Data Storytelling Made Simple

Data Storytelling Made Simple

In this article, I will share a few simple but powerful principles that I have learned, each of which you can easily incorporate into your next presentation.

 do the heavy lifting. I learned this the hard way during my first Exploratory Data Analysis project at Metis, an immersive data science bootcamp.

Faced with a short window of time and a notoriously messy MTA dataset detailing turnstile traffic in NYC, I invested the bulk of my efforts toward data cleaning. That choice left me with some less than stellar visuals on presentation day, and the valuable lesson that no matter how diligent your analysis may be, it doesn’t do you any good if you end up confusing your audience (especially a less technical one).

Humbled by that experience, I took the time to renovate each of my visuals from that project. In this article, I will share a few simple but powerful principles that I have learned, each of which you can easily incorporate into your next presentation. If you want to learn more, I recommend reading Storytelling with Data by Cole Nussbaumer Knaflic, which inspired many of my design choices.

All visuals were created using Matplotlib, and EDA was conducted using Python and Pandas — feel free to check out the Github repo for this project as well.

Know your audience

Understanding your audience, and how they already perceive you, is the first factor that will position you for effective communication. For this example, I was presenting to a fictitious client who already trusted me as an expert, so there was no need to establish credibility, but this is still an important consideration that can impact the order and flow of your overarching story.

Specifically, my goal was to provide the client (a tech non-profit) with subway station recommendations that would maximize the outreach and engagement of their fundraising street team.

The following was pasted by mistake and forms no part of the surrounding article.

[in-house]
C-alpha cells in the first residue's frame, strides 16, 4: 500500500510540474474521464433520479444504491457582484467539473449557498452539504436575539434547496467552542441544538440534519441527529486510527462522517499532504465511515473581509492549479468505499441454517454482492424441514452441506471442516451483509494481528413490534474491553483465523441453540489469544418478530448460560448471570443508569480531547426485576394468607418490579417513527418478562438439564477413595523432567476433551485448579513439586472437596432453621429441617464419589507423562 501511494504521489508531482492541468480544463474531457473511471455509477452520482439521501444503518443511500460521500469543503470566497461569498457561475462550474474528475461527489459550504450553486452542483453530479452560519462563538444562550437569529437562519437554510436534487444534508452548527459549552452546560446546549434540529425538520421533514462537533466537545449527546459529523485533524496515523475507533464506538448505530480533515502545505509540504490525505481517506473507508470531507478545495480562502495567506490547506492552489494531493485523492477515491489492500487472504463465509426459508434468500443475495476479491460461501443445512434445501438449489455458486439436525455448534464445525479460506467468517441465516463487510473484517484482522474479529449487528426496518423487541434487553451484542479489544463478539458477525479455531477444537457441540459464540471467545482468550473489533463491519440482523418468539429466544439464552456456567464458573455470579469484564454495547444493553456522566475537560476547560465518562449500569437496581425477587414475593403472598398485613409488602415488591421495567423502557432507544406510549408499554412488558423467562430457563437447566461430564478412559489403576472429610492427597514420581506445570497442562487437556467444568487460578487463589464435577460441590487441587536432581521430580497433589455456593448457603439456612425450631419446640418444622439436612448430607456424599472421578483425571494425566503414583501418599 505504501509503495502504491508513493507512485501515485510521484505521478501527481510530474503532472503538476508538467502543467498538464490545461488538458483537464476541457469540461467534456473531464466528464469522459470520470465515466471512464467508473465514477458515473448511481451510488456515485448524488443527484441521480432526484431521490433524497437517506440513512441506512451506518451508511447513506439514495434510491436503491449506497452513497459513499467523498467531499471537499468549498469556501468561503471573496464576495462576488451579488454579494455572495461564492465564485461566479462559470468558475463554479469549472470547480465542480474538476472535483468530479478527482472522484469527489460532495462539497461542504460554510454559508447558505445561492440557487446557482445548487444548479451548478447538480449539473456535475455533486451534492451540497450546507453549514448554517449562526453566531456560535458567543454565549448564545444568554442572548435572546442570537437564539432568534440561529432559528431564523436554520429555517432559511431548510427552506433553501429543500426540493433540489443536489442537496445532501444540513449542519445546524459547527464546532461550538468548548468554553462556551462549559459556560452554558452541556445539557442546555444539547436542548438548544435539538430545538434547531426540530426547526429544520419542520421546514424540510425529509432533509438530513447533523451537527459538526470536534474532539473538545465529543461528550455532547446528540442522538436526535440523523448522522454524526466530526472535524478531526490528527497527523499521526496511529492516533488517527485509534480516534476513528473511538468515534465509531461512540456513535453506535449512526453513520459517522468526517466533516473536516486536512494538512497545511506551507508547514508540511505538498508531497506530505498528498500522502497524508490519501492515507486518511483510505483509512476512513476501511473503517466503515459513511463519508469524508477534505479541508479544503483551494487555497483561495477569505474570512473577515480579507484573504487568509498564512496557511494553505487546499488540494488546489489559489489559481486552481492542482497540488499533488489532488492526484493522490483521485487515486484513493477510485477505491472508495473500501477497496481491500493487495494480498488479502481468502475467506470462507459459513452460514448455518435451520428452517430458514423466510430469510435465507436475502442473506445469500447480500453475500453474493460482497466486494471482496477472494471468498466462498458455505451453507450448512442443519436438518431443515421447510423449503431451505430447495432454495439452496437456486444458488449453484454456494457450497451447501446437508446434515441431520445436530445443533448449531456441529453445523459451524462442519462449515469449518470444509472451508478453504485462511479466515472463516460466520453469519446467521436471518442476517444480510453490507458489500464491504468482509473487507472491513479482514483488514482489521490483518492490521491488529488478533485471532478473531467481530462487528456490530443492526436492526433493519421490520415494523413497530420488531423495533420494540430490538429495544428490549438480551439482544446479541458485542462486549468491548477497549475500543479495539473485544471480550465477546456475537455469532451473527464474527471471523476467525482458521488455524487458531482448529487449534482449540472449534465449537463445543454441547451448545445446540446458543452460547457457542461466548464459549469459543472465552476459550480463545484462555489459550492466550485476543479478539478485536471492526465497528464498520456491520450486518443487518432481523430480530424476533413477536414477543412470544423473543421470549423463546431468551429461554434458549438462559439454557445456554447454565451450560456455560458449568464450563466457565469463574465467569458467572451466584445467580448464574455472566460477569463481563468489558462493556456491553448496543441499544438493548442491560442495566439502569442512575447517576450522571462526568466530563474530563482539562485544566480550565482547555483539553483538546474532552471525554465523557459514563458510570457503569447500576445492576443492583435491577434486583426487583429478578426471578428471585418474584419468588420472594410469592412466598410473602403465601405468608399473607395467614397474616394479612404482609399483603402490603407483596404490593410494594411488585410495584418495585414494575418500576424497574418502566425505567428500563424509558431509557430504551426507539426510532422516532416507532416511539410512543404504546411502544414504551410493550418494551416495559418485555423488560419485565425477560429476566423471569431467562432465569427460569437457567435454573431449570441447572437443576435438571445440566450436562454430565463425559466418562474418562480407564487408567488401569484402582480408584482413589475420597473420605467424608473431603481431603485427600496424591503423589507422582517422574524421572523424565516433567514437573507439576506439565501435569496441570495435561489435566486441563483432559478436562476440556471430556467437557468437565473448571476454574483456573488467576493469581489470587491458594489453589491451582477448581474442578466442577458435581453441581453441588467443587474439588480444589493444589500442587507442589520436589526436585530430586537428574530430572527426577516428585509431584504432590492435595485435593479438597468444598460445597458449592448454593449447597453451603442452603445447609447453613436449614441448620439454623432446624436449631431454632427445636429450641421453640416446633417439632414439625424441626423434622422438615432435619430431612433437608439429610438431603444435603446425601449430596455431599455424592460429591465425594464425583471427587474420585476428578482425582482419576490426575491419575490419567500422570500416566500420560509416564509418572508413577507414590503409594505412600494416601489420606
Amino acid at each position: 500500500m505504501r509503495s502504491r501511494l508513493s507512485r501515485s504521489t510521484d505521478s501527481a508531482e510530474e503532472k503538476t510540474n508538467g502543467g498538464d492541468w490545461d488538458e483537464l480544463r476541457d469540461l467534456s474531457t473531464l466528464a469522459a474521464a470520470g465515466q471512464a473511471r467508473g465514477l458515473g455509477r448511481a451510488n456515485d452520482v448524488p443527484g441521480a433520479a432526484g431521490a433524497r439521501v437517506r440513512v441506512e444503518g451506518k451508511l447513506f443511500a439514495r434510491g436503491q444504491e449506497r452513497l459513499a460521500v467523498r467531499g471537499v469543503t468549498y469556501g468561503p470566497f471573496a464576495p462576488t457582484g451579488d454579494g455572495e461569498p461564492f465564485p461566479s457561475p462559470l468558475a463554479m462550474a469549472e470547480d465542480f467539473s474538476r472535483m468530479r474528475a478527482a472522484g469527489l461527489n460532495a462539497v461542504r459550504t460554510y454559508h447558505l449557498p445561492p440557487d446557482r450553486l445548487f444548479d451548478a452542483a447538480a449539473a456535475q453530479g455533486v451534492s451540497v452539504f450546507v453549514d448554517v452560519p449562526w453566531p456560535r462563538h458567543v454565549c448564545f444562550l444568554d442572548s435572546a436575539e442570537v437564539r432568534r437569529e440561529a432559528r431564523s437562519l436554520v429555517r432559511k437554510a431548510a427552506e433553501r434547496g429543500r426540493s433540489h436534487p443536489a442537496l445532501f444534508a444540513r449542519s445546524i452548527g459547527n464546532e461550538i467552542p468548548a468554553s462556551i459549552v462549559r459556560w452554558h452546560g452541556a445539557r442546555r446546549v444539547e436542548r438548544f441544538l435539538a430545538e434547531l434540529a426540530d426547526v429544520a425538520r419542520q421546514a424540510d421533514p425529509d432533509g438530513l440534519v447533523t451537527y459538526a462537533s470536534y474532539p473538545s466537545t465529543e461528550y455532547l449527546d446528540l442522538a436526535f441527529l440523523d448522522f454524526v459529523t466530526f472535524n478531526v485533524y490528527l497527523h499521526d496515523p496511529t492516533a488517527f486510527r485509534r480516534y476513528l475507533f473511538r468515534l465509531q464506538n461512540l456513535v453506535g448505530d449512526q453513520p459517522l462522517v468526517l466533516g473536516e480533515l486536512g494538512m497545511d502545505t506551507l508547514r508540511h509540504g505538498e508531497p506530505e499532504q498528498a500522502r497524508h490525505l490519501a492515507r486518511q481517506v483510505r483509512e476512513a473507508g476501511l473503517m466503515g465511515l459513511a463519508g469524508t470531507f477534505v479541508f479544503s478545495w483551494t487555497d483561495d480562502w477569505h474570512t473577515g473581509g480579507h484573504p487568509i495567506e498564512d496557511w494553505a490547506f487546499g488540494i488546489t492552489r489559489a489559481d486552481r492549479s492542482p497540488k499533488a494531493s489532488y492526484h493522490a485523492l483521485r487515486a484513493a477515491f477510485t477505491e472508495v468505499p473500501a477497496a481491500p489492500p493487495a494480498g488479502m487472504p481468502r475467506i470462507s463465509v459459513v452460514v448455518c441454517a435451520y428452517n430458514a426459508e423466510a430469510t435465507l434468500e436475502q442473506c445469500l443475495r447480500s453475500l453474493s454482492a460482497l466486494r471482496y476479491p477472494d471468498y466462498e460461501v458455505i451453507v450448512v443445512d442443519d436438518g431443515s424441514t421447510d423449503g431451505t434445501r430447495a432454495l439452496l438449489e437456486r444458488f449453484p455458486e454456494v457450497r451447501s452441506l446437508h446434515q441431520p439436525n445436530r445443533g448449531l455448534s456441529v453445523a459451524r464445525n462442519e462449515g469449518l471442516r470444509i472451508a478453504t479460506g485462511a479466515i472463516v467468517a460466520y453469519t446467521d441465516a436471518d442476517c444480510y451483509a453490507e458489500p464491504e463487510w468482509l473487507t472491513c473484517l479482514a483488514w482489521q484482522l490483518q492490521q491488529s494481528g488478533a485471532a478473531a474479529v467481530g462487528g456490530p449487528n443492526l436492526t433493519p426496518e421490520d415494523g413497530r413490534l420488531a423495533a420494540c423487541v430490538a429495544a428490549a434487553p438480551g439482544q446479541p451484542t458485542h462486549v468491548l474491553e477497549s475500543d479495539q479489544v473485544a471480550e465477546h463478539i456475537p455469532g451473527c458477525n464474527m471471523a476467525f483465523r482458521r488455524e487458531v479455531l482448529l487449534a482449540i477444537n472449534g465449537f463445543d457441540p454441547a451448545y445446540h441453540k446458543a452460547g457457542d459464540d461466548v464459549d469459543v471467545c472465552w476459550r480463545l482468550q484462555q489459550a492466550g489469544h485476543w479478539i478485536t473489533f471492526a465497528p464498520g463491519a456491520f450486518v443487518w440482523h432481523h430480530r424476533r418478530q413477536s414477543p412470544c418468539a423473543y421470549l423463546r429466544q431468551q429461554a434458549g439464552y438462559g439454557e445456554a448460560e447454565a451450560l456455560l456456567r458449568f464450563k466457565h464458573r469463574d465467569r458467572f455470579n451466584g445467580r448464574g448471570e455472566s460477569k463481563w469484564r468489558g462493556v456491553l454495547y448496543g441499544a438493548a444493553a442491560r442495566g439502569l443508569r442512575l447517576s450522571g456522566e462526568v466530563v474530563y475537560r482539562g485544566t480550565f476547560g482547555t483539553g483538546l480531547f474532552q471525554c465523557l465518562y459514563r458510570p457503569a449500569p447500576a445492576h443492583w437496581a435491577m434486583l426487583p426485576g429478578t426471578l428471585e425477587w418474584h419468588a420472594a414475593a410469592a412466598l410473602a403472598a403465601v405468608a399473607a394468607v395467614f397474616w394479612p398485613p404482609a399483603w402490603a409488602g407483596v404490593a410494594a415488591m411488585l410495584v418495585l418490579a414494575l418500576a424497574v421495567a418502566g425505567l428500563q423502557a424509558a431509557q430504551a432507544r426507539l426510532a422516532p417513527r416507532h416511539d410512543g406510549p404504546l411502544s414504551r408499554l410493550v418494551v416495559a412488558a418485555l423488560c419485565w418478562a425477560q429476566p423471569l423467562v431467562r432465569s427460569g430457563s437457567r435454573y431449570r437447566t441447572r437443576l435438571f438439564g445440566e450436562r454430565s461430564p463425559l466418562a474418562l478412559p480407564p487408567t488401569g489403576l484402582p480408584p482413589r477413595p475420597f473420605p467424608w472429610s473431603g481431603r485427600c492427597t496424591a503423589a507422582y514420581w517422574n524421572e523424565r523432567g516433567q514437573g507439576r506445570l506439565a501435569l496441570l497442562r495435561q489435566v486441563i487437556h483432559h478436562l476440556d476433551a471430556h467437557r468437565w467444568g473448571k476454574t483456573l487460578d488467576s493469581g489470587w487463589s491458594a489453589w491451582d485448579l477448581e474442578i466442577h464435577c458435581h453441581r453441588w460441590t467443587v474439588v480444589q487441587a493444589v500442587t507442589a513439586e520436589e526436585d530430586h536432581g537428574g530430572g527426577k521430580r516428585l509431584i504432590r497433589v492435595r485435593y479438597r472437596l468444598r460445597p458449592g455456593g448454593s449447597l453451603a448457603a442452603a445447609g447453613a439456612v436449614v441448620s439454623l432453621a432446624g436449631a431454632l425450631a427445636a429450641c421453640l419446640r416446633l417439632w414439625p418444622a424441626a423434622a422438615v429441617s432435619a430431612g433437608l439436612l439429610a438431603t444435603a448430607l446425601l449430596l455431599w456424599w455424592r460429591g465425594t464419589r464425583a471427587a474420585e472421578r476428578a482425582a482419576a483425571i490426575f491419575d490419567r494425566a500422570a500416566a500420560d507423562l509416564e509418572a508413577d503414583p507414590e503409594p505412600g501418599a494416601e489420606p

Example 1: Use Color Strategically

One of the first consequences of exploring the data was the observation that different stations were more active at different times of the day. With the accompanying visual, my goal was to highlight some extreme examples and ensure that our client could target the right stations at the right times.

Image for post

What is the first word that comes to your mind as you start to decipher this graph? Probably something along the lines of “busy” or “exhausting.” I could start with any number of issues, but the first I want to highlight is the use of color. Each plot has ten different colors, overlapping data points, and an oddly placed legend. Unfortunately, our brains can only keep about four chunks of visual information in our short-term memory at a given time. Limiting the cognitive burden on your audience is a must, so this is the first thing I needed to fix.

It is also unclear what takeaway I intended my audience to get from this visual. Lack of contrast makes the information far too difficult to interpret. Take a look at how my second attempt uses color and contrast more strategically and stands alone without needing more explanation.

data-visualization matplotlib visualization data-science design-thinking

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